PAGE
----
NRCM Climate & Clean Energy Director Jack Shapiro was one of the speakers at a news conference in Augusta earlier this week, calling on Maine legislators to pass bills that would increase renewable energy in Maine. He is quoted in this WGME-13 news story and video.
Another rally took place earlier this week across from the Maine State House. This rally was in support of an economic package being worked on in Congress that could have benefits for Mainers. The “Rally for Climate, Care, Kids, and Workers,” was cosponsored by NRCM and several other advocacy organizations.
And finally this week, House Speaker Ryan Fecteau and Representative Amy Arata coauthored this recent op-ed in support of LD 2003, a bill that would help Maine with our affordable housing crisis as well as climate action.
April 7, 2022
Maine’s forests provide our state with an important opportunity to store carbon, but according to a recent Spectrum News story, “’Maine’s ability to continue to store carbon in the future is going to depend on the ability to maintain the high forest cover that we currently have,’ said University of Maine associate professor William Livingston, the interim director of the School of Forest Resources.”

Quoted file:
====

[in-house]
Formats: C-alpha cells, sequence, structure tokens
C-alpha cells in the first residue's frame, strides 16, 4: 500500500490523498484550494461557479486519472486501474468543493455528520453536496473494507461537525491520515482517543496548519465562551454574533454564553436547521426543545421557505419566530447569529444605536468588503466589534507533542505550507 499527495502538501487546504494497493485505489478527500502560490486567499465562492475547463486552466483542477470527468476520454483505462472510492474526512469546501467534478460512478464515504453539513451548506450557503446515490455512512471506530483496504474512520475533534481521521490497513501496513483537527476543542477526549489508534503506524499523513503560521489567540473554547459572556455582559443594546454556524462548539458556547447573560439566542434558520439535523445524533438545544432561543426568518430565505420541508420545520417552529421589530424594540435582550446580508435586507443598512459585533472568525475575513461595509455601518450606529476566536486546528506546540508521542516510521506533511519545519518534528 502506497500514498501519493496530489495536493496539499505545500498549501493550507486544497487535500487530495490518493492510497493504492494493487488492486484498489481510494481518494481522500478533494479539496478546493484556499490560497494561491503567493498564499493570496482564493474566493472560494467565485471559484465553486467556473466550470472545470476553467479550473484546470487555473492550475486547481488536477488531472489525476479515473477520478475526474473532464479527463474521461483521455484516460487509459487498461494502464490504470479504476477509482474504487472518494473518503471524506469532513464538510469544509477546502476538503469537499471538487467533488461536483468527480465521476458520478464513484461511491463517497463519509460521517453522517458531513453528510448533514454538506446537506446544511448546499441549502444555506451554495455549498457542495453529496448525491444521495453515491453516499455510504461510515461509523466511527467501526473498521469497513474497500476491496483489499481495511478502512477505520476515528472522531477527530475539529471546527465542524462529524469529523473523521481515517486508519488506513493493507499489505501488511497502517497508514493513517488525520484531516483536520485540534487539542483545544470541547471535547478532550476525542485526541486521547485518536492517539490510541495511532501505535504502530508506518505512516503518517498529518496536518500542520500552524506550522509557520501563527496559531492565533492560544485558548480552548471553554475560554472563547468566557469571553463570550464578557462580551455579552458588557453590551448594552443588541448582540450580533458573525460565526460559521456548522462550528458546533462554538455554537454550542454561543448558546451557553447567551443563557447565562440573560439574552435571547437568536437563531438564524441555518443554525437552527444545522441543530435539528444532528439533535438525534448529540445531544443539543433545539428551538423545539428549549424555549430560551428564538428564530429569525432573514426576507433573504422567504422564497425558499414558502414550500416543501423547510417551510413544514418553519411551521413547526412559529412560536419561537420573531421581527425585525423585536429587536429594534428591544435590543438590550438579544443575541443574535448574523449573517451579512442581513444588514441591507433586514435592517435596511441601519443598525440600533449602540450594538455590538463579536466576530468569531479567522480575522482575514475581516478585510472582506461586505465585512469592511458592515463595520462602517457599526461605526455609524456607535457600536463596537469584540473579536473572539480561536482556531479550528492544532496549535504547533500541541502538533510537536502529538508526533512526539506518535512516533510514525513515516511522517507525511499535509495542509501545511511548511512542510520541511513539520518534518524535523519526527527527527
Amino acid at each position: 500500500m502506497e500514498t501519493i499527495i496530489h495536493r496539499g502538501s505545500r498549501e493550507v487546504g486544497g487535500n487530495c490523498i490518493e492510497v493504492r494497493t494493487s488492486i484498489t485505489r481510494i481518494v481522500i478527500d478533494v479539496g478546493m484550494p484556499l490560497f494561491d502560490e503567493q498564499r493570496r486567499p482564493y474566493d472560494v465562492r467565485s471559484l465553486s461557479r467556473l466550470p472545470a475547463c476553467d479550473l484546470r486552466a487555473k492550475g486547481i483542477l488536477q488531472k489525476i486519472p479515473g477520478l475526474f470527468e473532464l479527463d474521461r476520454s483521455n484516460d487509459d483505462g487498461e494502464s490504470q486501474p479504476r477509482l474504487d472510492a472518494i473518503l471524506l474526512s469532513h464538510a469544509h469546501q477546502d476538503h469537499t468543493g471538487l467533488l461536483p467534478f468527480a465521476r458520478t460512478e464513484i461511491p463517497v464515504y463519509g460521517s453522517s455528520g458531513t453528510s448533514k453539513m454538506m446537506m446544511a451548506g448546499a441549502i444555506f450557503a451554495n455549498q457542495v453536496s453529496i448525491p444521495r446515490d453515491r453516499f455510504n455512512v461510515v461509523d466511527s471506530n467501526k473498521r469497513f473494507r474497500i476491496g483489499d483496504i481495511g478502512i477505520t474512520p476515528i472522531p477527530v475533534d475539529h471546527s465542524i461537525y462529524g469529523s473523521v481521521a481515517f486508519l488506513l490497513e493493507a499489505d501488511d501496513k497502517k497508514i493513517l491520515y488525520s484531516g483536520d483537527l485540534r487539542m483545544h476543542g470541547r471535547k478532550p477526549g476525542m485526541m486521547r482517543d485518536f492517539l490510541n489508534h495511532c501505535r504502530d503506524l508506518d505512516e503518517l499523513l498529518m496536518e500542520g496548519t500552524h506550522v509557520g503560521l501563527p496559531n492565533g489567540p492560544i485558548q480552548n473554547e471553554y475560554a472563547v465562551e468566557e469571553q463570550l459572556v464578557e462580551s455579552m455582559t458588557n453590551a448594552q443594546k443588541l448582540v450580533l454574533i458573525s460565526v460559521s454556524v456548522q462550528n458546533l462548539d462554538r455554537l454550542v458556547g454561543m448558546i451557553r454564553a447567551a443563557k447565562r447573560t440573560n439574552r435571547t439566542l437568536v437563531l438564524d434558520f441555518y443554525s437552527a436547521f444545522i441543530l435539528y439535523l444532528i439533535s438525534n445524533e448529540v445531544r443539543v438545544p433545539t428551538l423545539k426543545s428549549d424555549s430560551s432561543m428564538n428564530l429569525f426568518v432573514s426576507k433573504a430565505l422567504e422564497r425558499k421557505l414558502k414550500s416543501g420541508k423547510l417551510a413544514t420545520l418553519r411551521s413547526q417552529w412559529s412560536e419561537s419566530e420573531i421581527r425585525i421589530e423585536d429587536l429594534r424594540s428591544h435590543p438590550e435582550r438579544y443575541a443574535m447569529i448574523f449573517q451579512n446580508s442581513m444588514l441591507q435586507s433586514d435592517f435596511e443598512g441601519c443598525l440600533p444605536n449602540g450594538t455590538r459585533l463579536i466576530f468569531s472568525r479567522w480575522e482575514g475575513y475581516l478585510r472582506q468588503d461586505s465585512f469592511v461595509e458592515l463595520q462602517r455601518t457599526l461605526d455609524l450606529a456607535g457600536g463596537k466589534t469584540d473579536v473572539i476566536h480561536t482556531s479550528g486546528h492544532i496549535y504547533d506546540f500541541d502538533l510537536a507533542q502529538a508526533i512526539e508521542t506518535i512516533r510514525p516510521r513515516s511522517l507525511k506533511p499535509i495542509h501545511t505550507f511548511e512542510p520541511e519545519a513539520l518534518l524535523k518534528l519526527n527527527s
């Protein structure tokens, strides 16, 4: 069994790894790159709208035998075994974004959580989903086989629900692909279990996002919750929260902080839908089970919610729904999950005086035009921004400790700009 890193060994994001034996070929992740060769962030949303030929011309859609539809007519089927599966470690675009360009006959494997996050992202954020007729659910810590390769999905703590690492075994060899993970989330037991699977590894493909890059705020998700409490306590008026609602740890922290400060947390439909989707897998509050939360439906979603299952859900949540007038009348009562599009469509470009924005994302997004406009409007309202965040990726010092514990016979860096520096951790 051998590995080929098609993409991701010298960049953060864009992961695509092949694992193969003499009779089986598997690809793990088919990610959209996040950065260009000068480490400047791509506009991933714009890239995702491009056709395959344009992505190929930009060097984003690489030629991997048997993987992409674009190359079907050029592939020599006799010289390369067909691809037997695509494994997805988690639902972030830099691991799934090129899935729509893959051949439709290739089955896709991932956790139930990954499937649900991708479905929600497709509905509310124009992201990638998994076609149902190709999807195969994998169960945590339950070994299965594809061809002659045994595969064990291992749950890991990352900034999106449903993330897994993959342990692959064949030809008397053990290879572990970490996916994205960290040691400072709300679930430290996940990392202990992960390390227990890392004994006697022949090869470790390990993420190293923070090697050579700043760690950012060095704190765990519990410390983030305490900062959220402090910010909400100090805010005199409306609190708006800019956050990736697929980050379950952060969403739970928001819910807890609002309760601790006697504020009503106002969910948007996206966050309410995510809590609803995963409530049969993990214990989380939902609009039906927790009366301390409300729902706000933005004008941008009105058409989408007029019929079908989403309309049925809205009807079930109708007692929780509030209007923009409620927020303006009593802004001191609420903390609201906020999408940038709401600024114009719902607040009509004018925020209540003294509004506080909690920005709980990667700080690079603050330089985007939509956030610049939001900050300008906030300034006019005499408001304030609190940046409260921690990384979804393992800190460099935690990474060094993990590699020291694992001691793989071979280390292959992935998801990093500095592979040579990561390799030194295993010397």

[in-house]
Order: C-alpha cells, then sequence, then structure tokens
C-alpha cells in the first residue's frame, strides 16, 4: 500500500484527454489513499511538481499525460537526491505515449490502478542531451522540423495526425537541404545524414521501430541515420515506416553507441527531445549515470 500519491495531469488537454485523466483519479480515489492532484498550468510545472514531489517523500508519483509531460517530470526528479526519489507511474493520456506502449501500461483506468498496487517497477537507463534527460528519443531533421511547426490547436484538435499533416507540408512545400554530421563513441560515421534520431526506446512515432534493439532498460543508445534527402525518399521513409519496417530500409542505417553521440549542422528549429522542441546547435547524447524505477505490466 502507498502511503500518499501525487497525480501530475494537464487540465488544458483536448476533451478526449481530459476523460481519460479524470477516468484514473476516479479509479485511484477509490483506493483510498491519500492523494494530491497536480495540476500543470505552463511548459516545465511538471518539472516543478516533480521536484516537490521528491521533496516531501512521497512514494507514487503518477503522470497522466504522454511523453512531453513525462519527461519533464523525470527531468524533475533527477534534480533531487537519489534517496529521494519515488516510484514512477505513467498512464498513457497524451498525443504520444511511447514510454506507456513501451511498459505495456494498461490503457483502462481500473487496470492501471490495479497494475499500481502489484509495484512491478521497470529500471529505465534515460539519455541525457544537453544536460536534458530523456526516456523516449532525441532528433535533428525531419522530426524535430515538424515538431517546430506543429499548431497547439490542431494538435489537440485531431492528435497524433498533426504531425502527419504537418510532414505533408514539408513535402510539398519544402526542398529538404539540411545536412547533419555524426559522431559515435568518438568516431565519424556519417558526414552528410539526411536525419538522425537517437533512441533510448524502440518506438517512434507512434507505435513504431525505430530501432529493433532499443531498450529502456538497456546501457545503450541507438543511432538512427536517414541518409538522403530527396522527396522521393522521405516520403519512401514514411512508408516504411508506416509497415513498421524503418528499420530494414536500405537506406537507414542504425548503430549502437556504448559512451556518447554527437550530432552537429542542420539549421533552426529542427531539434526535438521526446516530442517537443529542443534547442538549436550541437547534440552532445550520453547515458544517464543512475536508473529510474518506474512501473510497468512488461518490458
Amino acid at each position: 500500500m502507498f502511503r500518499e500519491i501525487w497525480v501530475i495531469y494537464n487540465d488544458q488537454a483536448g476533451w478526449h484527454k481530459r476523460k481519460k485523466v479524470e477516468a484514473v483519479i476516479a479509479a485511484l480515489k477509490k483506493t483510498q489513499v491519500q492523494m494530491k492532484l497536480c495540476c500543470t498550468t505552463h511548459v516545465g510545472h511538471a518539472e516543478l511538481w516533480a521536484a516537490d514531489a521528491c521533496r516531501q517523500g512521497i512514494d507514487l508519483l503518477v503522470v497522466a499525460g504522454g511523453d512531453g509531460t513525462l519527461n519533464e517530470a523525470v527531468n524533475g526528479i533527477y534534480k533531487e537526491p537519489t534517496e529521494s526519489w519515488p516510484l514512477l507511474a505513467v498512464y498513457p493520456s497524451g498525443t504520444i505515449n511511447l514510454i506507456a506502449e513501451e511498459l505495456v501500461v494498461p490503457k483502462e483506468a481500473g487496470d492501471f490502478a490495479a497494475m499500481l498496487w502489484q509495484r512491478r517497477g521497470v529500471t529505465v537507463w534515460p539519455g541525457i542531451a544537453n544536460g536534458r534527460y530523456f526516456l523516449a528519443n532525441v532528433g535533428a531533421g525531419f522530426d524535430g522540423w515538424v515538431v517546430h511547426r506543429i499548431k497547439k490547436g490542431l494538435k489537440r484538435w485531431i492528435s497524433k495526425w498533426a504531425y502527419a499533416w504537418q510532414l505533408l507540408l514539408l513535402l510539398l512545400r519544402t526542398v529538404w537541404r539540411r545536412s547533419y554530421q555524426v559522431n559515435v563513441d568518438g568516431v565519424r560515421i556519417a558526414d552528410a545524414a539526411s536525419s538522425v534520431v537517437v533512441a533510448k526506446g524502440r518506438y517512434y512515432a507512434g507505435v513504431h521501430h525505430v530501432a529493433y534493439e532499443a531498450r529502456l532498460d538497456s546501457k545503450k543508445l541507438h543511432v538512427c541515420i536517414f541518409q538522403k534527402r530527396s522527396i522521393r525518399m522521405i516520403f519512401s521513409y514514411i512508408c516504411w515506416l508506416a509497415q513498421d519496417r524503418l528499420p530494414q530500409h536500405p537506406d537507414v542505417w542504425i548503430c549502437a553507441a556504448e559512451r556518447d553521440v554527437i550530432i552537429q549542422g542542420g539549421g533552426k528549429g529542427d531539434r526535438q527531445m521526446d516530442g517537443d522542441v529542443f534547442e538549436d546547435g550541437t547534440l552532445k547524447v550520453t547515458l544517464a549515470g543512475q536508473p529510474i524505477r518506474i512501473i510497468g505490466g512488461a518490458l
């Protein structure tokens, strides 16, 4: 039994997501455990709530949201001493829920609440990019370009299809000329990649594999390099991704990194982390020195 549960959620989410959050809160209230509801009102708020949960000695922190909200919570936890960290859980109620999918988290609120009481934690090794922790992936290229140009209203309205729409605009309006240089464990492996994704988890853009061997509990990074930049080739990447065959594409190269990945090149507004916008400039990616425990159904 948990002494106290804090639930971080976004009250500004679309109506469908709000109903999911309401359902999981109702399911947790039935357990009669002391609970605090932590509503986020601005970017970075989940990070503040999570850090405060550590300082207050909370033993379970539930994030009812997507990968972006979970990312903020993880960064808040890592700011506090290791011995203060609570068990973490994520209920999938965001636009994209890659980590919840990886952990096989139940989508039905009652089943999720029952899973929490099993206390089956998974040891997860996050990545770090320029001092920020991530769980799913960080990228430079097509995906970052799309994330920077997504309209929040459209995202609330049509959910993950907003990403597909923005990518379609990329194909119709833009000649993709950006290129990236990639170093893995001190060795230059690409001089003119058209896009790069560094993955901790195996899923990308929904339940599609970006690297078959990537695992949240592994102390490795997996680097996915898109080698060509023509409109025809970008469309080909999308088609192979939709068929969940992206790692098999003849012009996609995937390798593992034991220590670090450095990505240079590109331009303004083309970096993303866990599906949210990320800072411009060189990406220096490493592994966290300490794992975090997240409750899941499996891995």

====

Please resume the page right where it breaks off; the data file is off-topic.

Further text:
Another concern Mainers have related to a warming climate, is an increase in road hazards, including more potholes, due to the changing climate.
Ogechi Obi, a student at Bangor High School, is participating in the Maine Science Fair with her new biodegradable plastic. Wow! Read more about Ogechi and others participating in the science fair, and then listen to Ogechi who was a recent guest on our Frontline Voices podcast.
The City of Brewer planning board unanimously approved a new solar farm recently.
Speaking of renewable energy, the former Great Northern Paper Mill in Millinocket is looking for tenants in order to turn the site into a “hub for renewable energy jobs,” according to this Bangor Daily News story.
NRCM and other conservation organizations this week called on Brookfield Renewables to do more at their four dams on the Kennebec River to protect Atlantic salmon during their spring migration. Read more in this Morning Sentinel news story.
And let’s end with some great news! LD 1639, the bill to close the out-of-state waste loophole passed unanimously through the Maine Senate today.